Oh, To Be A Woman

A woman: a strong and powerful creature that is resilient, intelligent, and whatever the hell else they wanna be. But in the eyes of a few less gracious creatures, women are a sign of sex, submission, and objects. Today was a reminder for me that women are still far behind in reaching equality alongside males.

While watching the Olympics, anyone can hear the objectivism formed behind the announcers word choice. Female Olympic athletes’ success is given to their boyfriends, husbands, or coaches, instead of given directly to the amazing athlete who beat out majority of the world with their impeccable skills. Meanwhile, male athletes are given all of the praise for their hard work towards their skills and barely an ounce of praise is given to their coaches.

While walking on the streets this morning I was an object in the eyes of male gaze. Because of the heat advisory, this morning I decided to wear shorts… yuh know, the pants that attract male attention because of how they cover a female butt and yet reveal our legs (those obscenely sexy things that connect to a females’ naked body. Oh the horror). Okay, in all seriousness, it is expected to reach 100 degrees today and I didn’t feel like sweating it out in jeans and an oversized tee shirt.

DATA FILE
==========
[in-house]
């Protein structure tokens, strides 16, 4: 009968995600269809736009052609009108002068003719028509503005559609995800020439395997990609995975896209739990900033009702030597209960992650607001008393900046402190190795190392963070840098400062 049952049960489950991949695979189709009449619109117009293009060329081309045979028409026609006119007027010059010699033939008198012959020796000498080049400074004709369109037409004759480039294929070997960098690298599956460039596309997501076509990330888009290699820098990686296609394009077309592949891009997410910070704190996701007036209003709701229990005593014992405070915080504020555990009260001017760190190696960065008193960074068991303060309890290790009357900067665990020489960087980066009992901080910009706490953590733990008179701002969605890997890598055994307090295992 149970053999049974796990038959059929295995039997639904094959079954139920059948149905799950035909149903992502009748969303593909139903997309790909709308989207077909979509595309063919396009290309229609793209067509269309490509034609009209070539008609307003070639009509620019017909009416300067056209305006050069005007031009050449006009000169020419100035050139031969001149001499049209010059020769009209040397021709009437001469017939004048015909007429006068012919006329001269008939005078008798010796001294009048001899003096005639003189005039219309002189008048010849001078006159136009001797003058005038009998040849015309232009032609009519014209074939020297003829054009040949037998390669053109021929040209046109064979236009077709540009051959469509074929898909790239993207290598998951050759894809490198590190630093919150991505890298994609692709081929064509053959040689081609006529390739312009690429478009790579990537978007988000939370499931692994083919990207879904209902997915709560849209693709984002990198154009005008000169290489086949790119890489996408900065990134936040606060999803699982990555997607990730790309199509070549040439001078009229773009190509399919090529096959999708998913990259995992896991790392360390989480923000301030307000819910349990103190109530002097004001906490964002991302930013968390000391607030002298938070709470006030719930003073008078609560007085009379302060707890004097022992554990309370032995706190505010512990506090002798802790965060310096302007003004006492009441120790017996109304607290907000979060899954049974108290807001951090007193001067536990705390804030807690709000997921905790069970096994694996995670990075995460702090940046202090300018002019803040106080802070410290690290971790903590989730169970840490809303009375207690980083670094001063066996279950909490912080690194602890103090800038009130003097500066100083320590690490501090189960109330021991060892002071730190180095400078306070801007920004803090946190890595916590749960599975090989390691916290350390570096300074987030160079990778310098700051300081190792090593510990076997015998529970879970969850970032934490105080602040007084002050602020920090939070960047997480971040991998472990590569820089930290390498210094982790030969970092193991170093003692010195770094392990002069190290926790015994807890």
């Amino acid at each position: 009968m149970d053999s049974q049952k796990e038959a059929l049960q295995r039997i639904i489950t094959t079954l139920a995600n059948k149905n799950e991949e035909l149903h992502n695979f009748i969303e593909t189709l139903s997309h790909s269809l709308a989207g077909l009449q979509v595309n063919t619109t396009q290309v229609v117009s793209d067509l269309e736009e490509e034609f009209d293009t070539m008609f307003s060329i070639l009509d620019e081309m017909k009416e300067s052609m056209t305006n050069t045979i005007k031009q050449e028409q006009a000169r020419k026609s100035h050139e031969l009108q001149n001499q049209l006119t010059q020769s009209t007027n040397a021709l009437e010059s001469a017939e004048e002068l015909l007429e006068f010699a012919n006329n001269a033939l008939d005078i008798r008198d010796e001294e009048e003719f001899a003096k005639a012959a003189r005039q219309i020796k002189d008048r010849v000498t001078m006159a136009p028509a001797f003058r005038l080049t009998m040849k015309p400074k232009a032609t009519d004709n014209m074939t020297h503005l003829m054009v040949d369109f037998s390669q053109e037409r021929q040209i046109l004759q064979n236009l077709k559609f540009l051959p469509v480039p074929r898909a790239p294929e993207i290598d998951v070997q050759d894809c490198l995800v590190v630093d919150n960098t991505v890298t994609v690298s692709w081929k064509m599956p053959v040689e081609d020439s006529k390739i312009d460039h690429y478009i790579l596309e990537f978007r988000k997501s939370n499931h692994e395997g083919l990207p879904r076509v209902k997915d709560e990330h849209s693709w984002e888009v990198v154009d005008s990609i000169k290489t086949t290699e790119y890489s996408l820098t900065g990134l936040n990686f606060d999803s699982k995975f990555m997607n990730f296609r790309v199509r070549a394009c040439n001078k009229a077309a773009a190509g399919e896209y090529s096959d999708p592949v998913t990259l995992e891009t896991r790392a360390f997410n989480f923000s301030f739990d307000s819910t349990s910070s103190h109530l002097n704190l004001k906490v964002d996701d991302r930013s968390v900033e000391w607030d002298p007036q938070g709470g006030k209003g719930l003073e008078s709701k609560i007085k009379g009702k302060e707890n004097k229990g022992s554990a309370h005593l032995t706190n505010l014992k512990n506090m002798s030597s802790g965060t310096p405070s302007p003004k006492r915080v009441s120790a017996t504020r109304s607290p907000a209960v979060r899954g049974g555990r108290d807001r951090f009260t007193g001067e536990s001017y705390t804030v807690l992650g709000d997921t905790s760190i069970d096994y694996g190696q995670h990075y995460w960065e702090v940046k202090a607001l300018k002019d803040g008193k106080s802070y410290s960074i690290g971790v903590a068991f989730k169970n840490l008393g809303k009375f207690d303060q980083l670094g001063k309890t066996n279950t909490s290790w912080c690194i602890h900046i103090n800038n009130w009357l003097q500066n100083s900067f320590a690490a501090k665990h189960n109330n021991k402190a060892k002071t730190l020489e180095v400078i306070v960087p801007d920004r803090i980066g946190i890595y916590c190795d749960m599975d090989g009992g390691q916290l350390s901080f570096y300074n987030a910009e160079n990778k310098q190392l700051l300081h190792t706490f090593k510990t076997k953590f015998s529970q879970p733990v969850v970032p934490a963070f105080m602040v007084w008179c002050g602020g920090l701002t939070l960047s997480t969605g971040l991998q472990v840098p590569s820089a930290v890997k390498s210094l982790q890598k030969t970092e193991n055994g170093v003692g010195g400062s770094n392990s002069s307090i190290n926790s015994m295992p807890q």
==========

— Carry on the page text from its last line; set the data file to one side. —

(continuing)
As soon as I walked out of my apartment and saw myself in the reflection of a window, I was bombarded with an overwhelming feeling of regret. ‘I should have worn something different. There will be too much attention drawn towards me because of my washed out, high waisted shorts.’ Then I realized I was objectifying myself. I looked at my body and thought that too much of it was showing. ‘Maybe my shorts are too short and reveal too much of my jiggly thighs. Maybe my cropped shirt will blow in the wind and my navel will show. Maybe the black combat boots I’m wearing are too counterintuitive to the rest of my outfit that it will lead passerbyers to stare at me.’

I was appalled by very own reaction to what I was wearing. Just because I have decided to step out of my comfort zone and wear shorts does not mean I am breaking some figurative rule that will suddenly subject me to harassment on the street. But it did.

As I walked through the city, instantly I was facing catcalls and obscene remarks. As men drove by in their cars they honked, called out, or whistled. When I entered a cafe for breakfast, a man approached me and apologized for staring, all because I was wearing shorts. When I wore jeans and a tee shirt I experienced limited calls; however, this morning I put myself in a position that allowed men to view me as a object. A position that should not even exist. A position too many women are placed into just because they have a body and wear whatever the F…. they want.

It saddened me to know I almost reentered my apartment to change after noticing my reflection. The way someone dresses does not limit their value, and yet, while walking along the street my value diminishes to where it’s almost non-existent.

 

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